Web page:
Discrete-event simulation

In addition to the logic of what happens when system events occur, discrete event simulations include the following:

A system state is a set of variables that captures the salient properties of the system to be studied. The state trajectory over time S(t) can be mathematically represented by a step function whose value can change whenever an event occurs.

The simulation must keep track of the current simulation time, in whatever measurement units are suitable for the system being modeled. In discrete-event simulations, as opposed to continuous simulations, time 'hops' because events are instantaneous – the clock skips to the next event start time as the simulation proceeds.

Because events are bootstrapped, theoretically a discrete-event simulation could run forever. So the simulation designer must decide when the simulation will end. Typical choices are "at time t" or "after processing n number of events" or, more generally, "when statistical measure X reaches the value x".

Pidd (1998) has proposed the three-phased approach to discrete event simulation. In this approach, the first phase is to jump to the next chronological event. The second phase is to execute all events that unconditionally occur at that time (these are called B-events). The third phase is to execute all events that conditionally occur at that time (these are called C-events). The three phase approach is a refinement of the event-based approach in which simultaneous events are ordered so as to make the most efficient use of computer resources. The three-phase approach is used by a number of commercial simulation software packages, but from the user's point of view, the specifics of the underlying simulation method are generally hidden.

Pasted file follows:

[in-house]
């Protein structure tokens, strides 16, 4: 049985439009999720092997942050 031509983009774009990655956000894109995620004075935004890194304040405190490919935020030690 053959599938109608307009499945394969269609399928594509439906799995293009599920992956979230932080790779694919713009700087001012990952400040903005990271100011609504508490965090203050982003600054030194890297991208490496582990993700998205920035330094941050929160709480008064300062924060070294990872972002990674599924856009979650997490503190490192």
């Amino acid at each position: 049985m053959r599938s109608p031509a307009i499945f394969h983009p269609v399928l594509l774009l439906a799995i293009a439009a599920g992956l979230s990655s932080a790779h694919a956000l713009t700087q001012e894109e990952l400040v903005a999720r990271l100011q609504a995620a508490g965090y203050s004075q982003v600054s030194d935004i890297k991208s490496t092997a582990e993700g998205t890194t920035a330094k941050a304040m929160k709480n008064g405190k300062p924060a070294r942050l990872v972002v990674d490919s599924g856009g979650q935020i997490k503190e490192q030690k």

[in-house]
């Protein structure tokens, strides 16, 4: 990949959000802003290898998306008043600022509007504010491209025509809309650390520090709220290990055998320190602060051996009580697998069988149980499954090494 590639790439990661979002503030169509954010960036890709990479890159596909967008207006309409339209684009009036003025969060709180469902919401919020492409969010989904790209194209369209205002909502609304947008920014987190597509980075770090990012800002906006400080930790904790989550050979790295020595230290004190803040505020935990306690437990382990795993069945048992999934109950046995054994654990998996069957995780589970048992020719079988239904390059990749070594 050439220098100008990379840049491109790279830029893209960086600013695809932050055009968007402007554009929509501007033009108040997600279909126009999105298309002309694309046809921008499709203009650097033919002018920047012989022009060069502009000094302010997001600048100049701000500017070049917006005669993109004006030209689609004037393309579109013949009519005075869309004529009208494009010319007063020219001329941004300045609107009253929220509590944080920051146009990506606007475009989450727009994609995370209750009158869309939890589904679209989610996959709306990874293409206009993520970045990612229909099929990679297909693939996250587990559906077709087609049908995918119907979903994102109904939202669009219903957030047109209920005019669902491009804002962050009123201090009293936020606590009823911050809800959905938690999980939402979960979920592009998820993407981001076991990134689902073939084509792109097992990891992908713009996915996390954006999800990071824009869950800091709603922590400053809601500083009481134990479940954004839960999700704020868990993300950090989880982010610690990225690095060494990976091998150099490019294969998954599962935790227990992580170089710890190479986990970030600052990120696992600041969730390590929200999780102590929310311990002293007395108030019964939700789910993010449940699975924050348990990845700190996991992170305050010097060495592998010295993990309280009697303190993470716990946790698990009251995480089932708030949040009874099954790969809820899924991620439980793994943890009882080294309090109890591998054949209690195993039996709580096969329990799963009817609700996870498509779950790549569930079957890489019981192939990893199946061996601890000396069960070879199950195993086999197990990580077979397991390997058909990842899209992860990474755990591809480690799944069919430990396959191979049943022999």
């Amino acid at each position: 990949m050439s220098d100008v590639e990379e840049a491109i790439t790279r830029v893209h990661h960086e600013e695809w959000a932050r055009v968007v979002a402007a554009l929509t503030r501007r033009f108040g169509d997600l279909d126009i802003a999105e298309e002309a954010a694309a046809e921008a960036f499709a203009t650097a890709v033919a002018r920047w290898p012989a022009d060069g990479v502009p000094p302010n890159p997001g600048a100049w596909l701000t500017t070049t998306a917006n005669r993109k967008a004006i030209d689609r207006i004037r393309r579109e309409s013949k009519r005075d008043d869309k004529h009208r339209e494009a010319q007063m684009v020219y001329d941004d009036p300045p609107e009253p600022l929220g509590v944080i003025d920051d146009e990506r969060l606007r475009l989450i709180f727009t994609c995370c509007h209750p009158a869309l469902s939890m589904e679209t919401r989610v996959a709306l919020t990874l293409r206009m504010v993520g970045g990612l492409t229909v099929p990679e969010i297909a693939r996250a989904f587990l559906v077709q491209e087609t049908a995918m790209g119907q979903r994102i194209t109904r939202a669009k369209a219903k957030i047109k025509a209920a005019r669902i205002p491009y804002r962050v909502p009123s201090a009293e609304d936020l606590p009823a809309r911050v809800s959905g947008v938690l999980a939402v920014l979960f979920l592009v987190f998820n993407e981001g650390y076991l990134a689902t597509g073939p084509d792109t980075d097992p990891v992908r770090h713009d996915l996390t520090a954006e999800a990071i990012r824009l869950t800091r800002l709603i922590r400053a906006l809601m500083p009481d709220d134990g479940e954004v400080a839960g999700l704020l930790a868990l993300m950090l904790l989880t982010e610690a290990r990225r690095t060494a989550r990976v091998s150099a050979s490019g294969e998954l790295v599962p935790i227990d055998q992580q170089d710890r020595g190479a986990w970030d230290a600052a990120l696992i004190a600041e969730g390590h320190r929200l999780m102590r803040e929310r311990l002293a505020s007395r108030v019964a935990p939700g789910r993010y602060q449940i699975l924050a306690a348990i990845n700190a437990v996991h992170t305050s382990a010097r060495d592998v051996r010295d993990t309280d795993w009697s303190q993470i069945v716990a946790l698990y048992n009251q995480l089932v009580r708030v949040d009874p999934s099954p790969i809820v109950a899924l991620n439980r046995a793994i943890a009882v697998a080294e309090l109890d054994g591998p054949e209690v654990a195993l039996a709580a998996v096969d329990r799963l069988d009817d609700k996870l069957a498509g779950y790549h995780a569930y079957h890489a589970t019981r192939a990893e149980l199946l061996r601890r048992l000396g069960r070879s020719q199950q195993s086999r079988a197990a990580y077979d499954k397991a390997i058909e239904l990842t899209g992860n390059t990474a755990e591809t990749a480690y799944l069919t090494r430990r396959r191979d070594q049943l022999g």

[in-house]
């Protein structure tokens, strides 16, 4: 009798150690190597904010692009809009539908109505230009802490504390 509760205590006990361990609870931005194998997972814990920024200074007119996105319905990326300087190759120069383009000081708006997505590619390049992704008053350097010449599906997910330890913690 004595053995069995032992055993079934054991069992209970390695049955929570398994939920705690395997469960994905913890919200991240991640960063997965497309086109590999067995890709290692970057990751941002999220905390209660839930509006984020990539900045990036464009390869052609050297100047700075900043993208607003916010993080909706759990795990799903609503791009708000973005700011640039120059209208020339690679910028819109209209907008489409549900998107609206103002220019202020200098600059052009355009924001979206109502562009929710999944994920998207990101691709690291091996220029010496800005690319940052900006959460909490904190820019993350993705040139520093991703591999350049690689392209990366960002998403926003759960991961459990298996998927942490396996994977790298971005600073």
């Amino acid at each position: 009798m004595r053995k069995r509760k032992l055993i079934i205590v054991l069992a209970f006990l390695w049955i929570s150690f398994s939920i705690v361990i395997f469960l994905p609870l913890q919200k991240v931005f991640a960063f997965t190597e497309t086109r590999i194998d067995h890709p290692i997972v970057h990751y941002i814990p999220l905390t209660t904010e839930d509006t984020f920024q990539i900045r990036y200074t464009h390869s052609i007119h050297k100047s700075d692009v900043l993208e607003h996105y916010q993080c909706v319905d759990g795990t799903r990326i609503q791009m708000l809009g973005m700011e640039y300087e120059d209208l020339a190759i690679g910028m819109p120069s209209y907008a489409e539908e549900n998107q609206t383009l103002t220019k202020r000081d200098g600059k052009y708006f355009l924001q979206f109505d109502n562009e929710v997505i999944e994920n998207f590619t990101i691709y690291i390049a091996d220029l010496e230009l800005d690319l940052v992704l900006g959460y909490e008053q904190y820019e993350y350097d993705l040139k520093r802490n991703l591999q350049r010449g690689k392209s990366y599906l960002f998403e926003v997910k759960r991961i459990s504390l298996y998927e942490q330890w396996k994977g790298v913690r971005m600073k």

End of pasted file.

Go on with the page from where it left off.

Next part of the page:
A working model of a system allows management to understand performance drivers. A simulation can be built to include any number of performance indicators such as worker utilization, on-time delivery rate, scrap rate, cash cycles, and so on.

An operating theater is generally shared between several surgical disciplines. Through better understanding the nature of these procedures it may be possible to increase the patient throughput. Example: If a heart surgery takes on average four hours, changing an operating room schedule from eight available hours to nine will not increase patient throughput. On the other hand, if a hernia procedure takes on average twenty minutes providing an extra hour may also not yield any increased throughput if the capacity and average time spent in the recovery room is not considered.

Simulation modeling is commonly used to model potential investments. Through modeling investments decision-makers can make informed decisions and evaluate potential alternatives.

Discrete event simulation is used in computer network to simulate new protocols, different system architectures (distributed, hierarchical, centralised, P2P) before actual deployment. It is possible to define different evaluation metrics, such as service time, bandwidth, dropped packets, resource consumption, and so on.